Berkeley County Sheriff Duane Lewis said investigators spent a lot of time working on a 1981 cold case which involved two teen girls who were kidnapped, shot and left for dead.
“There was a lot of work done on this investigation,” said Sheriff Duane Lewis.
But it was worth it to Lewis, who had a special connection to the case. The victims Laura Patteson and Sandra Snider were his classmates at Goose Creek High School. In another twist, Lewis said he knew the family of the man now charged in the case 37 years later.
“You got to think about Goose Creek back in 1981. It was a different place,” Lewis said in a Wednesday news conference. “We knew everybody. I went to school with these girls and we were all touched by it and it affected all of us. It never left me.”
Patteson and Snider were sitting in a car belonging to Snider’s mother at a then-popular location for teens which is known today as St. James Estates. As they were talking, they said a man approached their vehicle with a gun and ordered them out of the car. Patteson and Snider refused.
“I was at that very location with a bunch of my friends three days before this incident occurred,” Lewis said. “That’s why this case has always stuck with me.”
Lewis said the man pistol-whipped one of the girls before shooting them both several times at point-blank range. He stuffed them into the trunk and drove to a dirt road, where he left the vehicle. What the man did not know was that Snider was able to get out of the unlatched trunk and crawl to the main road for help, despite her wounds.
“Their innocence was lost that day,” Lewis said.
Snider and Patteson attended the news conference announcing an arrest in the case this week. The women said they played dead so the man would leave.
Based on forensic evidence gathered at the scene and preserved for nearly four decades, deputies said they were able to use additional information to identify a suspect and make an arrest.
62-year-old Bruce Kirkpatrick, who was 25 years old at the time, was arrested in Charleston County by State Law Enforcement Division agents and officers with the offices’ cold case team.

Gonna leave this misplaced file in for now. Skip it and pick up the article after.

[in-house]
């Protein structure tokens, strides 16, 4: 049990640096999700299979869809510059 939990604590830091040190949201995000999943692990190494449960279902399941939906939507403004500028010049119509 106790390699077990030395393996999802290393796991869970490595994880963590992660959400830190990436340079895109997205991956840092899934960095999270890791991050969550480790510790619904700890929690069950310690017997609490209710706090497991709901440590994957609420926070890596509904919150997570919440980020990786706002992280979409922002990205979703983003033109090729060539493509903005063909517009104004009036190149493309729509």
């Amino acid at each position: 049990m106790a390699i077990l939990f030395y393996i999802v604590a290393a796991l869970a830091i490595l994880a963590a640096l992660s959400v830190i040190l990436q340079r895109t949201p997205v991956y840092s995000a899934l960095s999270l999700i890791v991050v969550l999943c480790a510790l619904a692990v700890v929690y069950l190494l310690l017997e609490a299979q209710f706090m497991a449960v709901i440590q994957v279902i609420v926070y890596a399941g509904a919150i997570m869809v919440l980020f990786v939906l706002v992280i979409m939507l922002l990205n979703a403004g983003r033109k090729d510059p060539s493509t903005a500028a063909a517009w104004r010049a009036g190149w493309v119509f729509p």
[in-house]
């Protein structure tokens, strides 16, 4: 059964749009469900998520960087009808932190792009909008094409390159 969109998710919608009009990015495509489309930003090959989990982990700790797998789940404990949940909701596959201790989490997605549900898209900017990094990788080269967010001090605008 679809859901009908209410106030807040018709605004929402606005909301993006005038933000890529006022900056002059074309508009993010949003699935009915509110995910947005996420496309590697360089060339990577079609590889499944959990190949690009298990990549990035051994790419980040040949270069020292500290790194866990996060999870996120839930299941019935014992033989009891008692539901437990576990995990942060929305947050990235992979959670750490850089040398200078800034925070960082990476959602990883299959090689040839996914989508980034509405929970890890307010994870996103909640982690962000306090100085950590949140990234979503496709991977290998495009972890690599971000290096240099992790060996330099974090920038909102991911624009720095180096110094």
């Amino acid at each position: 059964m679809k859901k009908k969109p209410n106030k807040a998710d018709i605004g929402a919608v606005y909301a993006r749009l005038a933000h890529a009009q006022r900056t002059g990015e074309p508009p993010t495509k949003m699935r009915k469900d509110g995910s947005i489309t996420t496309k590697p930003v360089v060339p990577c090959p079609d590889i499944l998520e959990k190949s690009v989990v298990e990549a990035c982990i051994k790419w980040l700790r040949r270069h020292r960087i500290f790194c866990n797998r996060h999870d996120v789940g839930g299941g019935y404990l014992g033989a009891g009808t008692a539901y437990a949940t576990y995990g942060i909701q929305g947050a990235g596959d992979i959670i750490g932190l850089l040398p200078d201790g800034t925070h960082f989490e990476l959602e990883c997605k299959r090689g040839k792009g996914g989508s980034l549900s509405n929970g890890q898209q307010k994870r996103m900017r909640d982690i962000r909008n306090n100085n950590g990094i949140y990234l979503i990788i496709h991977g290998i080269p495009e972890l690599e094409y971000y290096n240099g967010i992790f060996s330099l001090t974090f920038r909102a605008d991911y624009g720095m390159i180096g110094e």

Kirkpatrick was ordered held without bond on two counts of kidnapping, two counts of assault and battery with intent to kill and one count of armed robbery. He is a tier-3 registered sex offender.
“Kirkpatrick has an extensive criminal record. He’s spent most of his life in the Department of Corrections,” Lewis said, noting it was a “miracle” that both victims survived. “I’m just happy that we were able to make this arrest and get this guy off the street.”
“We’re thankful to be alive, too,” Snider said. “We are here because of God. He did take care of us that day.”
“The trunk refused to close,” Patteson said. “No matter how much he tried, the trunk would not close. And I reached up and held it down so he would think it was closed.”
Lewis would not specify what forensic evidence led investigators to arrest Kirkpatrick, but said it was sufficient and that details will come out in court.
“We found additional evidence that we didn’t know we had at some point during the investigation and just kept working on it,” he said. “These detectives have been working this case for almost a year.”
Lewis said this case is an example to everyone in law enforcement, crime victims, and suspects, that the file is never closed on a cold case.
“It really illustrates that there’s always something that can be done and I preach that,” he said. “We have the availability of the greatest and newest technology today in the crime-fighting field.”